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 documents:111012rtricks [2012/07/11 08:10]127.0.0.1 external edit documents:111012rtricks [2016/05/24 05:46] (current) Both sides previous revision Previous revision 2013/09/24 03:28 kota [Inserting math formula & symbols in label or title] 2012/07/11 08:10 external edit2012/06/13 05:38 kota 2012/02/14 14:21 kota 2012/02/14 13:37 kota 2012/02/14 13:32 kota added image plot2011/10/12 08:12 kota created Next revision Previous revision 2013/09/24 03:28 kota [Inserting math formula & symbols in label or title] 2012/07/11 08:10 external edit2012/06/13 05:38 kota 2012/02/14 14:21 kota 2012/02/14 13:37 kota 2012/02/14 13:32 kota added image plot2011/10/12 08:12 kota created Line 1: Line 1: + ====== R Tricks ====== + ===== removing trailing zeros from a vector ===== + + When you import data from the out put of other software, you might have trailing 0s at the end of each column: + <​code>​ + > d0 + [1] 69.444 70.889 86.667 95.667 83.444 78.333 67.889 + [8] 56.000 49.222 40.333 37.889 31.889 30.333 26.667 + [15] 22.444 23.111 20.889 22.000 20.111 19.778 20.778 + [22] 19.667 17.333 19.333 19.000 16.333 14.444 13.889 + [29] 18.000 21.778 23.556 23.889 28.778 40.000 48.667 + [36] 55.889 66.667 78.889 72.222 84.778 68.778 69.444 + [43]  0.000  0.000  0.000  0.000  0.000  0.000  0.000 + [50]  0.000  0.000  0.000  0.000  0.000  0.000  0.000 + [57]  0.000  0.000  0.000  0.000  0.000  0.000  0.000 + [64]  0.000  0.000  0.000  0.000 + ​ + To remove them, there could be many ways, but here is my one liner. ​ + + d0c <- d0[rev(cumsum(rev(d0)))>​0] + ​ + Then the output is + <​code>​ + > d0c + [1] 69.444 70.889 86.667 95.667 83.444 78.333 67.889 + [8] 56.000 49.222 40.333 37.889 31.889 30.333 26.667 + [15] 22.444 23.111 20.889 22.000 20.111 19.778 20.778 + [22] 19.667 17.333 19.333 19.000 16.333 14.444 13.889 + [29] 18.000 21.778 23.556 23.889 28.778 40.000 48.667 + [36] 55.889 66.667 78.889 72.222 84.778 68.778 69.444 + ​ + + ===== Plotting a matrix data as a color-coded image ===== + + + #a 2Dplot, color coded. ​ + x <- c(1:20) + y <- c(1:10) + for(j in y){ + for(i in x){ + val <- i+j + if((i == 0) & (j == 0)) z <- val    ​ + elsez <- append(z, val) + } + } + + z <- matrix(z, nrow=20, ncol=10) + mat <- list(x, y, z) + image(x, y, z) + ​ + + [{{:​documents:​rtips:​imageplot.png| Example plotting of a matrix using base graphics function image()}}] + + ... a bit faster way calculation wise uses indexing. ​ + + width <- 10 + height <- 20 + x <- c(1:width) + y <- c(1:height) + xindex <-rep(x, length = width*height) + yindex <- yindexing(x,​ y) + + z <- xindex + yindex + + z <- matrix(z, nrow=width, ncol=height) + mat <- list(x, y, z) + image(x, y, z) + + yindexing <- function (x, y) { + for(i in y){ + cr <- rep(i, length=length(x)) + if (i==1) all <- cr + else all <- append(all, cr) + } + return (all) + } + ​ + + ===== Inserting math formula & symbols in label or title ===== + + The easiest way is to use function //​expression()//​. For example, + <​code>​ + plot(back\$V2,​ type='​l',​ xlab=expression(slice %.% time), ylab='​intensity',​ xaxt="​n",​ yaxt="​n"​) + ​ + Inserts vertically centered dot in the x label between "​slice"​ and "​time"​. You could check other available expressions by + <​code>​ + ?plotmath +  ​ + + More recent, but under development is using [[http://​cran.r-project.org/​web/​packages/​tikzDevice/​|tikzDevice]]. + + ===== Variable Name to String ===== + + <​code>​ + myfunc <- function(v1) { + deparse(substitute(v1)) + } + + myfunc(foo) + [1] "​foo"​ +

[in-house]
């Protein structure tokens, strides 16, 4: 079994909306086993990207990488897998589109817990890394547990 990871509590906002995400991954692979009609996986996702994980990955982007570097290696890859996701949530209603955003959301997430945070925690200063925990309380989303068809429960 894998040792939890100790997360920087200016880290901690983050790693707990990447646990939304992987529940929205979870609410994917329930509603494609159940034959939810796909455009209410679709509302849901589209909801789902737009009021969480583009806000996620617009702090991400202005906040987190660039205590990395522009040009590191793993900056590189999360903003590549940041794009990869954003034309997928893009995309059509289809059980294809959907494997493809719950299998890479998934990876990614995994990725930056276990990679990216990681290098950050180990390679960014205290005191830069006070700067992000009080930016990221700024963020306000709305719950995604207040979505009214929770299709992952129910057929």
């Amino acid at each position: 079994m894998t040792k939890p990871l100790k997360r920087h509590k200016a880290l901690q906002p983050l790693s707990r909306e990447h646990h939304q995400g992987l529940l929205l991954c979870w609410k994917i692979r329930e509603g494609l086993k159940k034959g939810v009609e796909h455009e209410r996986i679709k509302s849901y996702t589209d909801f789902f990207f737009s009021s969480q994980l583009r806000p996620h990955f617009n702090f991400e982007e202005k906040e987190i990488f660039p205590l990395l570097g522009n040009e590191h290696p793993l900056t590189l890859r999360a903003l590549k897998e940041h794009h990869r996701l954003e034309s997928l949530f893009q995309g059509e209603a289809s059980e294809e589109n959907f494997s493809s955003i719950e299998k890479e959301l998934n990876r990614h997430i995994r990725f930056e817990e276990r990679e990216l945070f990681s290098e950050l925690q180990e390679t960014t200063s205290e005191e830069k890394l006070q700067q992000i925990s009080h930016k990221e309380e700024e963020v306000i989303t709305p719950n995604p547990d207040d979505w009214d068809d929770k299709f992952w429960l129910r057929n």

documents/111012rtricks.txt ยท Last modified: 2016/05/24 05:46 (external edit)